07/28/2013 09:50 pm ET Updated Sep 27, 2013

Prince George: 'Windsor' or 'Mountbatten-Windsor'?

There has been much discussion as to what little Prince George's last name is or will be. Some say "Cambridge." Some say "Wales." Some say "Windsor." Some say "Mountbatten-Windsor."

It's this last one -- Mountbatten-Windsor -- that most needs to be addressed.

There are only two people alive today who can be called Mountbatten-Windsors in any statutory capacity -- Prince Edward's children (the Queen's grandchildren), Louise and James.

Yes, various other royals have been known to use "Mountbatten-Windsor" as their surname. These same royals could also affix to themselves the surname "Spaghetti," if they so desired, but there's nothing statutory about either.

On February 8th, 1960, Queen Elizabeth II declared the following in an Order in Council:

"I declare My Will and Pleasure that, while I and My Children shall continue to be styled and known as the House and Family of Windsor, My descendants other than descendants enjoying the style, title or attribute of Royal Highness and the titular dignity of Prince or Princess and female descendants who marry and their descendants shall bear the name of Mountbatten-Windsor." (from The London Gazette 9th February 1960, via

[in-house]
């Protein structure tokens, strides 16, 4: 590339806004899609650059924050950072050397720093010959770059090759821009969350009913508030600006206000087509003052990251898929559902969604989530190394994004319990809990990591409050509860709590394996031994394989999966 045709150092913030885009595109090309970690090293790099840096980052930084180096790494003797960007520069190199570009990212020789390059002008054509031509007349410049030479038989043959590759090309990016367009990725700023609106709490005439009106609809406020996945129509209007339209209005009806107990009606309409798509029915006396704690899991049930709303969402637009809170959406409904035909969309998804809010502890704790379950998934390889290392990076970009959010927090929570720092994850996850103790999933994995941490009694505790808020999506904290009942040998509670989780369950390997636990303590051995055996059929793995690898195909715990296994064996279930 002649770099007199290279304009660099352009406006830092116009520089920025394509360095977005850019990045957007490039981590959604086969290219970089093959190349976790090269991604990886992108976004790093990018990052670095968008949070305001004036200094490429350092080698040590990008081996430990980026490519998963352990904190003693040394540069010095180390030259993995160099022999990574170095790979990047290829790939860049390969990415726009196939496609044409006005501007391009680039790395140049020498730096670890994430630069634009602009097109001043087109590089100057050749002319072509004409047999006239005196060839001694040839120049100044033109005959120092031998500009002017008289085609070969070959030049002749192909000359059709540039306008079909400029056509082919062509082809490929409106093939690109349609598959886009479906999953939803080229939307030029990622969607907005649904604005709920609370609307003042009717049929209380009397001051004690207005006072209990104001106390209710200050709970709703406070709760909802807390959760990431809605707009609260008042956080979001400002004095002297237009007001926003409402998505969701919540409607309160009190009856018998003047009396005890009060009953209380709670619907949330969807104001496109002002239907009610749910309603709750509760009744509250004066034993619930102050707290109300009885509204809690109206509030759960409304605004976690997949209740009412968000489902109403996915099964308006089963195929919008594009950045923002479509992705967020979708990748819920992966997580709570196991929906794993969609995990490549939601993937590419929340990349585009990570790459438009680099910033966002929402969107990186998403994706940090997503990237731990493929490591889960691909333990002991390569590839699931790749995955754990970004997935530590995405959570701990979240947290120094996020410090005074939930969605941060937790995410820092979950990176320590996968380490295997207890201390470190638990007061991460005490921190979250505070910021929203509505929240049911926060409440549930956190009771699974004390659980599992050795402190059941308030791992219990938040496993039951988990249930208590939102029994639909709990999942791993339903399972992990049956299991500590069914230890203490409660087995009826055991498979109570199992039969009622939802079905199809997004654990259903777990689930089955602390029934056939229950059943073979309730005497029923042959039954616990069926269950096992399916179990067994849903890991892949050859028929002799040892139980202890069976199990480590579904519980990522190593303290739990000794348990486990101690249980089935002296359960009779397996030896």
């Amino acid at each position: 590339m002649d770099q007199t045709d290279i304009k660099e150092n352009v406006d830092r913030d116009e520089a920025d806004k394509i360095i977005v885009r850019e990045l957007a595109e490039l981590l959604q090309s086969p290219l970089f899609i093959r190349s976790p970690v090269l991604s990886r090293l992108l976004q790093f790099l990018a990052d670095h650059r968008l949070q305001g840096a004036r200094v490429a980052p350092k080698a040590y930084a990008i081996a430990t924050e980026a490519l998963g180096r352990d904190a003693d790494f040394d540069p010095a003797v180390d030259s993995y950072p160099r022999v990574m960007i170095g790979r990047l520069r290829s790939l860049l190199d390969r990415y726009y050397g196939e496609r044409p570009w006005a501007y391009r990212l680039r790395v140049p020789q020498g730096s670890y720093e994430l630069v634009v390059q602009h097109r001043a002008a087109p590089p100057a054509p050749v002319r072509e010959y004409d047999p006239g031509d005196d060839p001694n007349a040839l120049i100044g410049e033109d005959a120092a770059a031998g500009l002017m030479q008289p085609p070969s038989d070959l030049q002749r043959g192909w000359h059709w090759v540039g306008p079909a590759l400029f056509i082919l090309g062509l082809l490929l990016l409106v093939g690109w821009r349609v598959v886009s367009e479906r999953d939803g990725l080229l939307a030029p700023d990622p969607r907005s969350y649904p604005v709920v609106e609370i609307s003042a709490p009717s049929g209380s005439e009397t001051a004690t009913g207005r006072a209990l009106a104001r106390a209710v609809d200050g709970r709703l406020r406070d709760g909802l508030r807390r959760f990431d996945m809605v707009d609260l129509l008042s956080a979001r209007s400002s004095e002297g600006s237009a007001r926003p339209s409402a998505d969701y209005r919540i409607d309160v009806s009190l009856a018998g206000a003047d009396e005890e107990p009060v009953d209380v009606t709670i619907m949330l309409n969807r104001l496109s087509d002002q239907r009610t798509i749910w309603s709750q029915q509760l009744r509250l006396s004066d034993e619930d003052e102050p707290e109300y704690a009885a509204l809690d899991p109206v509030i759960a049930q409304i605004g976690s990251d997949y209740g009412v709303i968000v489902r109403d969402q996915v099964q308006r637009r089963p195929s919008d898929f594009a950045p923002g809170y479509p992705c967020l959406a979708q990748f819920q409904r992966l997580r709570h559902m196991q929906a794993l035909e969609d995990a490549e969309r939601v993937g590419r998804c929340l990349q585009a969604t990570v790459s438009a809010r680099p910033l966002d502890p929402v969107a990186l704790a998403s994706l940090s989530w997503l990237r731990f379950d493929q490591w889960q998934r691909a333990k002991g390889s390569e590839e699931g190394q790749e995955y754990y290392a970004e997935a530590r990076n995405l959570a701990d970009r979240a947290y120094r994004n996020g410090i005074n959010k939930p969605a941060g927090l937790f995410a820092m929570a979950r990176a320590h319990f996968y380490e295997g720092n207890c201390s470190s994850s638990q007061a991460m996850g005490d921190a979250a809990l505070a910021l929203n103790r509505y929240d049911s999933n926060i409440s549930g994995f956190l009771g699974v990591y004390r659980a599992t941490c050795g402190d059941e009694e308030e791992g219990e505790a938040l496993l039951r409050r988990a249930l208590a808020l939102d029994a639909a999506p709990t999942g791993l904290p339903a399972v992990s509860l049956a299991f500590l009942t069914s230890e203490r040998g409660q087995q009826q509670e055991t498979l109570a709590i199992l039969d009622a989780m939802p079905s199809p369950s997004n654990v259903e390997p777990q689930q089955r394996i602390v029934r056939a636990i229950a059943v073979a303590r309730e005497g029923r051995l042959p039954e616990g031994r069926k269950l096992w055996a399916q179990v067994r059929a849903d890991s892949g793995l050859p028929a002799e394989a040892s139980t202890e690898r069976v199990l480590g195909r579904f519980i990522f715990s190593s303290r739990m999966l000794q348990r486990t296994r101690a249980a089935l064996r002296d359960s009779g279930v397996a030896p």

Translated, this means that only the Queen's non-royal male-line descendants (and their unmarried daughters) are to be recognized as bearing the surname "Mountbatten-Windsor."

Prince Edward, however, declined to have the "titular dignity of Prince or Princess" bestowed upon either of his children. By doing so, he's made it so that his daughter Louise and his son James can be considered the first statutory Mountbatten-Windsors.

All of the Queen's other male-line descendants (and their unmarried daughters) are princes and princesses, thus making each one a "Windsor" -- including, Princes Charles, William, Henry (Harry), and now little George.

All this could change, of course, once a new monarch is on the throne. Either Charles, William, or George could decide to officially proclaim the royal house of the United Kingdom to be "the House of Mountbatten-Windsor" -- and that will be that. Much less likely, any one of them could even choose to declare the royal house "the House of Oldenburg," as Charles, William, and George are all patrilineally descended (via Prince Philip) from the Oldenburg kings of Denmark (and then Greece).

But until that day, no matter whether you hear him called -- "George Cambridge," "George Wales" or "George Mountbatten-Windsor" -- the closest thing to a statutory surname that our new little prince will have will be "Windsor."